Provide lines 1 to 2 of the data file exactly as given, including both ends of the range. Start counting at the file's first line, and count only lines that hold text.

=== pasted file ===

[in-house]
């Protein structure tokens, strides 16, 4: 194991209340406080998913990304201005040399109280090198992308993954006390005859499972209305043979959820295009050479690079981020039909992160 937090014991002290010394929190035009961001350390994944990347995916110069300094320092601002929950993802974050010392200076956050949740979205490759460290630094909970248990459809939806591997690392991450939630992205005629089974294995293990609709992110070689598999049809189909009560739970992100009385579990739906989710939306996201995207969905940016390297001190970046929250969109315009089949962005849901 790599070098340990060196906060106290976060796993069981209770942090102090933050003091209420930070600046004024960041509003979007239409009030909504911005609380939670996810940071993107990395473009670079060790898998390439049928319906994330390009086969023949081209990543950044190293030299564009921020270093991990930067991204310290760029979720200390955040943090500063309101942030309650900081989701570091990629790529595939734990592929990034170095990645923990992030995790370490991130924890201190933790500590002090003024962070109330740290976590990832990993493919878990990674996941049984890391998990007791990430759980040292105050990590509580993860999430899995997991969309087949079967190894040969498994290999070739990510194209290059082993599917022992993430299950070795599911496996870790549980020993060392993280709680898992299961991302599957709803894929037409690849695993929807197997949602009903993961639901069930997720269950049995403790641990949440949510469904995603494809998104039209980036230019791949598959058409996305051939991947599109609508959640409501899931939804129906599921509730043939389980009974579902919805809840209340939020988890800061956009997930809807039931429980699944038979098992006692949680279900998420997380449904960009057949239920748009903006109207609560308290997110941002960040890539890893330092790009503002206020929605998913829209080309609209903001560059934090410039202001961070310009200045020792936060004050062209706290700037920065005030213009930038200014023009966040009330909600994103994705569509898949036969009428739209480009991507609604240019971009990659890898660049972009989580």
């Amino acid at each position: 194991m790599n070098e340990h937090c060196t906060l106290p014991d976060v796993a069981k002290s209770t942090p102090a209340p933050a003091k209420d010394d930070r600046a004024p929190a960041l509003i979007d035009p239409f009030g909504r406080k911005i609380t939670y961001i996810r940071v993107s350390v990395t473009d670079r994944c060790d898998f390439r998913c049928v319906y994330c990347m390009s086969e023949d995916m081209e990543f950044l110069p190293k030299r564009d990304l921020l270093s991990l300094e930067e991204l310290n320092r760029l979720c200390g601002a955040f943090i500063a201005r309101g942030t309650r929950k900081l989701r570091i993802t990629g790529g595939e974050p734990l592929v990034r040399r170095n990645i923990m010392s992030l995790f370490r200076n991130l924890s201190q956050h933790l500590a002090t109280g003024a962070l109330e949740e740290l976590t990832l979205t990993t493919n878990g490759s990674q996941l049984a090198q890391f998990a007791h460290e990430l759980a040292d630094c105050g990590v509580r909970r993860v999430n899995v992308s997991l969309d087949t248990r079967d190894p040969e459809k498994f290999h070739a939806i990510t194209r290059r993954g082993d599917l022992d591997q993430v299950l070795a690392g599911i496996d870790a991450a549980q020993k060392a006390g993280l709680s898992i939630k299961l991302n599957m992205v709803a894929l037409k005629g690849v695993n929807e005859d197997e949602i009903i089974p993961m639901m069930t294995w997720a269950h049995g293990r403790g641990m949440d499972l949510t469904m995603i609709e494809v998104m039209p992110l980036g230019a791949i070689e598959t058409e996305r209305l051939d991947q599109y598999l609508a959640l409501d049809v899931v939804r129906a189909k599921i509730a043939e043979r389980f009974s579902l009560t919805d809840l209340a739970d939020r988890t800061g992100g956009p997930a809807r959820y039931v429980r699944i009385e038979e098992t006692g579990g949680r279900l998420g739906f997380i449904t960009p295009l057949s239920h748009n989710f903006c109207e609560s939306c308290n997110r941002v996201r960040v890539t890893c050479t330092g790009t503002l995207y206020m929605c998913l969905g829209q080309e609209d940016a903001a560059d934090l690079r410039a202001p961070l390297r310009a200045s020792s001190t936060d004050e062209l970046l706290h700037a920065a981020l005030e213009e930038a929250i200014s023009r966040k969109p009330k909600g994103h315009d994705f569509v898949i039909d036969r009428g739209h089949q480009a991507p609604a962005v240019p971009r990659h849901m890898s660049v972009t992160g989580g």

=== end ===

[in-house]
């Protein structure tokens, strides 16, 4: 194991209340406080998913990304201005040399109280090198992308993954006390005859499972209305043979959820295009050479690079981020039909992160 937090014991002290010394929190035009961001350390994944990347995916110069300094320092601002929950993802974050010392200076956050949740979205490759460290630094909970248990459809939806591997690392991450939630992205005629089974294995293990609709992110070689598999049809189909009560739970992100009385579990739906989710939306996201995207969905940016390297001190970046929250969109315009089949962005849901 790599070098340990060196906060106290976060796993069981209770942090102090933050003091209420930070600046004024960041509003979007239409009030909504911005609380939670996810940071993107990395473009670079060790898998390439049928319906994330390009086969023949081209990543950044190293030299564009921020270093991990930067991204310290760029979720200390955040943090500063309101942030309650900081989701570091990629790529595939734990592929990034170095990645923990992030995790370490991130924890201190933790500590002090003024962070109330740290976590990832990993493919878990990674996941049984890391998990007791990430759980040292105050990590509580993860999430899995997991969309087949079967190894040969498994290999070739990510194209290059082993599917022992993430299950070795599911496996870790549980020993060392993280709680898992299961991302599957709803894929037409690849695993929807197997949602009903993961639901069930997720269950049995403790641990949440949510469904995603494809998104039209980036230019791949598959058409996305051939991947599109609508959640409501899931939804129906599921509730043939389980009974579902919805809840209340939020988890800061956009997930809807039931429980699944038979098992006692949680279900998420997380449904960009057949239920748009903006109207609560308290997110941002960040890539890893330092790009503002206020929605998913829209080309609209903001560059934090410039202001961070310009200045020792936060004050062209706290700037920065005030213009930038200014023009966040009330909600994103994705569509898949036969009428739209480009991507609604240019971009990659890898660049972009989580």